In more positive news for Barclays, they lead the league table for UK equity offerings for the year to date, for only the second time in the last twenty years. London has always been thought of as the “Wimbledon” of capital markets – perhaps recent senior hires like Ken Brown and Manuel Esteve are the equivalent of Andy Murray? (Bloomberg)

If you want to avoid the virus by getting lots of fresh air, and feel maybe a little bit like James Bond every day, Uber is launching a commute-by-boat service running up the Thames to Canary Wharf. Not clear whether the timetable will start early enough for bankers, but for the ride home it’s worth knowing the boats might not be covered by the no-alcohol policy on all other public transport. (Financial News)

Photo by 🇨🇭 Claudio Schwarz | @purzlbaum on Unsplash

AUTHORDaniel Davies Insider Comment
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    12 July 2020

    Not enough, need to cut more. Remember those stock brokers who lost their jobs years ago because of increasing level of automation? Still many job functions are unnecessary and can be cut. Here are my forecast for financial career (front office) jobs in next 10 years

    Bull case: 20% job cut in sell side because of automation. Equity research get hit hardest then follow by traders because of market structure change and MiFiD. Sales with relationship and quant are safe but can expect systematically bonus decay. Hedge fund jobs turnover higher with overall headcount a decline because of more liquidation than creation.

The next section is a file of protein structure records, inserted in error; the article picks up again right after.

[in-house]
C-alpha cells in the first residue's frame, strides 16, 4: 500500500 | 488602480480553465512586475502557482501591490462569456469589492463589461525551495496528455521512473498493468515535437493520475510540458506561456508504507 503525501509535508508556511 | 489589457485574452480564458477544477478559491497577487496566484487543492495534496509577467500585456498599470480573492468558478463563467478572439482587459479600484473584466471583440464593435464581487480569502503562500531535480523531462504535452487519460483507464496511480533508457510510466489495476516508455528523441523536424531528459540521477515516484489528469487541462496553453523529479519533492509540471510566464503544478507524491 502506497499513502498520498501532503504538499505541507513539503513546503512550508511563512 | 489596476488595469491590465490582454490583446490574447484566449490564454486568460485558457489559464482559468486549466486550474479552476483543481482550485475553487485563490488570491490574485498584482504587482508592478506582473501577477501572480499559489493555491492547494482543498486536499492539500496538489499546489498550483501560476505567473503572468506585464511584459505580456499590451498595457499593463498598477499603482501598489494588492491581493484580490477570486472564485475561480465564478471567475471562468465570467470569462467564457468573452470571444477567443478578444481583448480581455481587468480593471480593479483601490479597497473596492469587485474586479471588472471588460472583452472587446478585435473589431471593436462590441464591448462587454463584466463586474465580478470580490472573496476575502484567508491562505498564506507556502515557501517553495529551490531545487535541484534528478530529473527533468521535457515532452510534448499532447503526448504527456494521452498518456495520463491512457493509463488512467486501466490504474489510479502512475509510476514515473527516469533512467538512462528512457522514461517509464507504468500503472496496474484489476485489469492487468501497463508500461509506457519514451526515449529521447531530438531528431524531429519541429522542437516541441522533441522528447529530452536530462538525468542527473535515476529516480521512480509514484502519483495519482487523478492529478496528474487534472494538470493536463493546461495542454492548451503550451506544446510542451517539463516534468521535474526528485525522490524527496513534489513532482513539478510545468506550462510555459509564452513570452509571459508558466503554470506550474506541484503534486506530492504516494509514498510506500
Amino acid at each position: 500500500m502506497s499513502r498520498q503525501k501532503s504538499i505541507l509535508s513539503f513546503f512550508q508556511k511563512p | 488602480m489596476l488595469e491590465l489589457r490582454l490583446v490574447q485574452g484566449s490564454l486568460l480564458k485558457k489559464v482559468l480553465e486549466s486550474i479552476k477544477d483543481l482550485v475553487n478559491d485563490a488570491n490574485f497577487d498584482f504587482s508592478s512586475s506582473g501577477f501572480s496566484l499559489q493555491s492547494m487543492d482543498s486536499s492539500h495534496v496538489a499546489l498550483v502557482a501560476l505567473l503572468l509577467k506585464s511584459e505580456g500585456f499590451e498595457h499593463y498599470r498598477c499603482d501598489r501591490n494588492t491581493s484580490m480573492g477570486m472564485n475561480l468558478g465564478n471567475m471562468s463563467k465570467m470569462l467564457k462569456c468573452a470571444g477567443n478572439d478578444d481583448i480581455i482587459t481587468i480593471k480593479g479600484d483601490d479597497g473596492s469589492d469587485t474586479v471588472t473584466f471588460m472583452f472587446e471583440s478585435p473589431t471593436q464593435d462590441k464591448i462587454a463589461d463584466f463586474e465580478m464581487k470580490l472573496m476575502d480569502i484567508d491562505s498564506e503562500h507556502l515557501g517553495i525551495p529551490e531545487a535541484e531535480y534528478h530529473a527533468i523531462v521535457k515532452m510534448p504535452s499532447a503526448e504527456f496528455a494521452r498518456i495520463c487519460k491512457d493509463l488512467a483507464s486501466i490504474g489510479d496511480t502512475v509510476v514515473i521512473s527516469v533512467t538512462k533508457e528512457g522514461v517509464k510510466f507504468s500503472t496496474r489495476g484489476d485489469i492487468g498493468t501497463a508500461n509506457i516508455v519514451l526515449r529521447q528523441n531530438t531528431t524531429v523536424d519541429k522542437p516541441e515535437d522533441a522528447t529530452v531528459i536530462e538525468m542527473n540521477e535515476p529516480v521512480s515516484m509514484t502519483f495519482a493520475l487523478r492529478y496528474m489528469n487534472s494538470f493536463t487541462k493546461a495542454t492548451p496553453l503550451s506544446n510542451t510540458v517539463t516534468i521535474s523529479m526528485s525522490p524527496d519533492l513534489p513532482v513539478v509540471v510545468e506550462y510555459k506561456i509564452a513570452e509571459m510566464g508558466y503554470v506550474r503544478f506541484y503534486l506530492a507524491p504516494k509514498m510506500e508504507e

Bear case: 50% job cut as many asset class will be nearly fully automated, also many asset class will shrink more leaving only a few big banks participate. More banks choose to opt out research division as not all banks need marketing. Corp access services will be outsourced. Execution function will be outsourced. FinTech companies specialized in these area will benefit. Sales with family and friends that can bring money in will still keep their jobs. (Used to Mideast riches now East Asian moguls, if you know Arabic / Korean / Chinese / Hindu / vietnamese, that’s big plus, relationship is becoming much less important for clients from developed countries, as they become more performance and cost sensitive)

    Hedge fund side, bull case + significantly cut of traders with trading desk outsourcing.

    Regardless of bull or bear case, I will say the focus in next several years will almost certainly be improving efficiency by cutting more jobs. That is guaranteed to happen.

    Is this a dying industry? No but it will be tougher. Not cyclical bad but systematic change forever. Blame technology, regulation and transparency. Of course, there will be big shots that can still make tons of money by exploiting regulation inefficiency. For example, those Asian funds with significant ownership of ADRs. The investigation and law enforcement cost for ADRs is too high for SEC. also, some traders with make a lot of money in one year with unexpected volatility but it won’t be sustainable.